“…who indeed is interceding for us.”
We’re wading in deep with this topic, folks, but I think it’s the only way we can hope to have peace on this. For you who are just tuning in, we’re in the middle of exploring the problem of children who seem to walk away from the faith. We’ve established that God is the author of our salvation, that our positive affirmation is a response to his mercy. Some may lay false claim to this. There are others who don’t realize they are saved or are confused about it.
This last one is the one I lay up hope for my children. All have claimed belief and demonstrated active faith lives. Two were even baptized. Yet none walks with the Lord and at least one claims not to believe any more. Are my daughters “rocky ground” or “among thorns” that the seed of God did not last to bear fruit? If that is the case, this is very bad news.
Why? There is really terrifying thought to the idea that one can “lose” or “walk away” from salvation. If that is true, like many people claim, then this verse would certainly need to apply:
Hebrews 6:46 For it is impossible, in the case of those who have once been enlightened, who have tasted the heavenly gift, and have shared in the Holy Spirit, and have tasted the goodness of the word of God and the powers of the age to come, and then have fallen away, to restore them again to repentance, since they are crucifying once again the Son of God to their own harm and holding him up to contempt.
If we claim that one can indeed deny faith, then that’s it. There are no second chances. Period. End of story.
But is this what the writer of Hebrews is really saying? Or, is he using this as an example of Matthew 7:23 in which Jesus will say, “I never knew you.”? If that is the case, then the writer is simply drawing out this false conclusion to the end and showing it doesn’t work. Folks, there are simply too many examples throughout the bible showing us that our salvation is secure that a verse like this cannot simply overrule. It really must be that we are incorrectly reading it through eyes that believe we CAN walk away.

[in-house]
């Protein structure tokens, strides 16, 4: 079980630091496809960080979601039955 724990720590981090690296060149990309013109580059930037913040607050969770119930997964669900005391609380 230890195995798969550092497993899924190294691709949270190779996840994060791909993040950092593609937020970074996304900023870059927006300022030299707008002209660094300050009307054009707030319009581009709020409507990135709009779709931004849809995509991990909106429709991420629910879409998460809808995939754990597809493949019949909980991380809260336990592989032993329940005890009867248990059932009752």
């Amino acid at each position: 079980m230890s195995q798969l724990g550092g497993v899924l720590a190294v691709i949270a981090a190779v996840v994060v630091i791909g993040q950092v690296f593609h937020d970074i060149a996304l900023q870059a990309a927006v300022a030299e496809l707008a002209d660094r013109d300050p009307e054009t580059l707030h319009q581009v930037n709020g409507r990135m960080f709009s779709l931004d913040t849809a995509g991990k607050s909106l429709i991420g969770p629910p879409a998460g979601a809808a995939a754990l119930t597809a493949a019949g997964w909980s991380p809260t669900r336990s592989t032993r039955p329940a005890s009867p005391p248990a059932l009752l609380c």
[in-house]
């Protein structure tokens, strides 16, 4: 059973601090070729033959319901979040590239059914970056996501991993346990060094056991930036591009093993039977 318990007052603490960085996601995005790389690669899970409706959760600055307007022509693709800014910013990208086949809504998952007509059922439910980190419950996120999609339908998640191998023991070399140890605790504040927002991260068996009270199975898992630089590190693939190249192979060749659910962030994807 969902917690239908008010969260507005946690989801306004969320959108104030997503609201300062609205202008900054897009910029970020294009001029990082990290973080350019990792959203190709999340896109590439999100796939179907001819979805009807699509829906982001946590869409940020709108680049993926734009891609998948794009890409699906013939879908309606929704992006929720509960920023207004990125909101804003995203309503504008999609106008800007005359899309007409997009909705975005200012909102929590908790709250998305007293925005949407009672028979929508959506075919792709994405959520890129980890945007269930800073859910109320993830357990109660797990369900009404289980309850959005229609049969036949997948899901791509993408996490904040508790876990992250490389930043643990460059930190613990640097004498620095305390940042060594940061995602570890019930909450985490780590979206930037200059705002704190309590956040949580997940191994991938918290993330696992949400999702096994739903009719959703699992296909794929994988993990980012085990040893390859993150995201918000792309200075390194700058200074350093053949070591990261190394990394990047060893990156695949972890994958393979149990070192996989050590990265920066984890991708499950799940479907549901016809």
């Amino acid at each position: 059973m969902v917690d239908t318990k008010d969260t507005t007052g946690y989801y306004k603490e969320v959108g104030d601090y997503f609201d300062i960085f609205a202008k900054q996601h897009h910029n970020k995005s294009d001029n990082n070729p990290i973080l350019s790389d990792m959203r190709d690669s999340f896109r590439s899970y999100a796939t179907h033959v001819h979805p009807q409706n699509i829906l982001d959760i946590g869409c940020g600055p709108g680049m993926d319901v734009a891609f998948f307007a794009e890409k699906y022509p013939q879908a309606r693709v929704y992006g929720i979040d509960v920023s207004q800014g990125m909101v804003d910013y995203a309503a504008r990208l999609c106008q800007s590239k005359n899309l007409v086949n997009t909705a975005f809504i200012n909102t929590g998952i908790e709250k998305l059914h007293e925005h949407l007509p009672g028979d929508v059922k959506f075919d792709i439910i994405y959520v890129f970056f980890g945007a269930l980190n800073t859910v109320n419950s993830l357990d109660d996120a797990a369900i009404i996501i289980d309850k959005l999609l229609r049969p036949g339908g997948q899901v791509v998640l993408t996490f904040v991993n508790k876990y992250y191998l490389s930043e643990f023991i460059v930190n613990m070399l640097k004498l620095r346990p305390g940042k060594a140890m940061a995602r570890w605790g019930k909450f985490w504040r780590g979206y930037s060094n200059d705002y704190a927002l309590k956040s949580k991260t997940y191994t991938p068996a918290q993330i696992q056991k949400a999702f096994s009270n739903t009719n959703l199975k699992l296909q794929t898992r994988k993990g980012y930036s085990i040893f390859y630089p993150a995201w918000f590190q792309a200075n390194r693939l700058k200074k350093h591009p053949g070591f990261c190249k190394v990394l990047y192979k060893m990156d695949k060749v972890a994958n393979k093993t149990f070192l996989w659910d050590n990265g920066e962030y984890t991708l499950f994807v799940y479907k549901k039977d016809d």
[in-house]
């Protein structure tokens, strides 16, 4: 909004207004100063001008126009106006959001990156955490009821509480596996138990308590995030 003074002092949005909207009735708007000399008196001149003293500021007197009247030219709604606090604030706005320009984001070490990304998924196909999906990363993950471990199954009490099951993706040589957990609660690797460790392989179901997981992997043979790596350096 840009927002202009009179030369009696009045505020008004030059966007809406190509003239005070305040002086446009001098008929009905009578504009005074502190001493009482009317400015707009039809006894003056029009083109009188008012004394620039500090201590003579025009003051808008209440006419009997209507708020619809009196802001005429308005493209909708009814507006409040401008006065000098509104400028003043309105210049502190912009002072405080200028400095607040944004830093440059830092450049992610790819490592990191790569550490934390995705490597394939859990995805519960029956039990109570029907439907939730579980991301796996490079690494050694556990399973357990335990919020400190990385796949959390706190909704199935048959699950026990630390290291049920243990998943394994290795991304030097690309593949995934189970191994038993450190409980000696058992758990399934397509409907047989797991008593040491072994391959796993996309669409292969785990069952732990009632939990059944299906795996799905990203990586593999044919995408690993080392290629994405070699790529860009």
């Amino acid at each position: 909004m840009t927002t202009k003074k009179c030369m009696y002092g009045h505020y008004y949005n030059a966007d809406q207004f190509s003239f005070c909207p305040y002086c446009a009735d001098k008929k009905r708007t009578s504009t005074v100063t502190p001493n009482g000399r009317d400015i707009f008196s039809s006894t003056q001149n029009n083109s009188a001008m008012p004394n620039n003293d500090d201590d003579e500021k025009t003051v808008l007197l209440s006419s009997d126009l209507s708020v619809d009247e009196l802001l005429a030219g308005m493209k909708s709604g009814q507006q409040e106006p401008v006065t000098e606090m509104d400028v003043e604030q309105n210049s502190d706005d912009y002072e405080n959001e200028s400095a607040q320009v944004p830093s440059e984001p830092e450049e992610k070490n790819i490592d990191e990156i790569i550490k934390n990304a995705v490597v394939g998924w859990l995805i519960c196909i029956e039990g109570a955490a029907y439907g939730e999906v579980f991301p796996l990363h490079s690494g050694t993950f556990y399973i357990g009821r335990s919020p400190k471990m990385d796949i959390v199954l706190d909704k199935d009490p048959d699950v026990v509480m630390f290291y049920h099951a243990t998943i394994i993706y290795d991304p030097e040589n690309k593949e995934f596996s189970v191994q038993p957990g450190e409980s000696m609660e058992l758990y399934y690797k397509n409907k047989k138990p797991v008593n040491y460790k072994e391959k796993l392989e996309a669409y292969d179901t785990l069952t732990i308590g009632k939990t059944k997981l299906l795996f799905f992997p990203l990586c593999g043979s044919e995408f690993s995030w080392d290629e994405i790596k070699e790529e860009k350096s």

Let’s explore, for a time, what it might mean if we COULD. What would it take to have solid, assured faith and to no longer have it? What would you have to do? Let’s think about it. We would need to throw the Holy Spirit out of our bodies, because he lives inside believers, does he not (Romans 8:9)? How might we do that? We would also need to reverse the New Covenant in which God gave us a new heart. We would have to remove the heart God gave us and replace it with the one we once had (Ezekiel 36:26-27). How would we do that? How would we be the only thing in all of creation that could snatch ourselves out of Jesus’s or God’s own hands (John:10:28-29)?
If we could, how would we do any of this? By our actions? Or our profession of belief? Do we have to recite a prayer or a pledge? Do we have to sign something? Or does God simply know our heart?